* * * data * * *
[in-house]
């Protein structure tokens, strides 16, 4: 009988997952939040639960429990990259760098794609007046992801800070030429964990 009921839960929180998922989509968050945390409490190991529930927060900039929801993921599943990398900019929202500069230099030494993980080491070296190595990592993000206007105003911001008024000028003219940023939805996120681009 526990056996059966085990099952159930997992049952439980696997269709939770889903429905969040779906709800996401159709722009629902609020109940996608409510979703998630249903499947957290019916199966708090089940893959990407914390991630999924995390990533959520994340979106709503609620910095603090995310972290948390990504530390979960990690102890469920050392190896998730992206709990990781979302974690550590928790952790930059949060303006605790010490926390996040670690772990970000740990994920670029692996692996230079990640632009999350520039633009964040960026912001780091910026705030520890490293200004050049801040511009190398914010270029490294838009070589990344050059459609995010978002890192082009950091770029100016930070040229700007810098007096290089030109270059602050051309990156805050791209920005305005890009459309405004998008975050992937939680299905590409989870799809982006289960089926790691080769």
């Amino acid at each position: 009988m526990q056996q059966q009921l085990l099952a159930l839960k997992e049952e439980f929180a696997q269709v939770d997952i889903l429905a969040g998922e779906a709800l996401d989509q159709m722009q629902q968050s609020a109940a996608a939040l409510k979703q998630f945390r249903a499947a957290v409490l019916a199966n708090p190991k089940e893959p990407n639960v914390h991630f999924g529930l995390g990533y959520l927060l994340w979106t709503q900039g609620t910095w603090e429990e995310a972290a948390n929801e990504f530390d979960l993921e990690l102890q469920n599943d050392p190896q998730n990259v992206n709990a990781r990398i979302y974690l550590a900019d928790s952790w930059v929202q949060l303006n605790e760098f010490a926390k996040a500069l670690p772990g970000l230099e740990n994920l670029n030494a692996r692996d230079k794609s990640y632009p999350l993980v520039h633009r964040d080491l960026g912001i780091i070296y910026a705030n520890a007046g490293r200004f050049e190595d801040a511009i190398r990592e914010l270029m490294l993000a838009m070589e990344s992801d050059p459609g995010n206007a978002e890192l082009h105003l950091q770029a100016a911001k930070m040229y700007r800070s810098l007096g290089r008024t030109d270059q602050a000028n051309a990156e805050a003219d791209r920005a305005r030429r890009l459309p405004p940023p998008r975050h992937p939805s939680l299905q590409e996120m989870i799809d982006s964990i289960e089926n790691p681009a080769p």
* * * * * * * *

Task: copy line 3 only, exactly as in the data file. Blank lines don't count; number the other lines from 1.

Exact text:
């Amino acid at each position: 009988m526990q056996q059966q009921l085990l099952a159930l839960k997992e049952e439980f929180a696997q269709v939770d997952i889903l429905a969040g998922e779906a709800l996401d989509q159709m722009q629902q968050s609020a109940a996608a939040l409510k979703q998630f945390r249903a499947a957290v409490l019916a199966n708090p190991k089940e893959p990407n639960v914390h991630f999924g529930l995390g990533y959520l927060l994340w979106t709503q900039g609620t910095w603090e429990e995310a972290a948390n929801e990504f530390d979960l993921e990690l102890q469920n599943d050392p190896q998730n990259v992206n709990a990781r990398i979302y974690l550590a900019d928790s952790w930059v929202q949060l303006n605790e760098f010490a926390k996040a500069l670690p772990g970000l230099e740990n994920l670029n030494a692996r692996d230079k794609s990640y632009p999350l993980v520039h633009r964040d080491l960026g912001i780091i070296y910026a705030n520890a007046g490293r200004f050049e190595d801040a511009i190398r990592e914010l270029m490294l993000a838009m070589e990344s992801d050059p459609g995010n206007a978002e890192l082009h105003l950091q770029a100016a911001k930070m040229y700007r800070s810098l007096g290089r008024t030109d270059q602050a000028n051309a990156e805050a003219d791209r920005a305005r030429r890009l459309p405004p940023p998008r975050h992937p939805s939680l299905q590409e996120m989870i799809d982006s964990i289960e089926n790691p681009a080769p």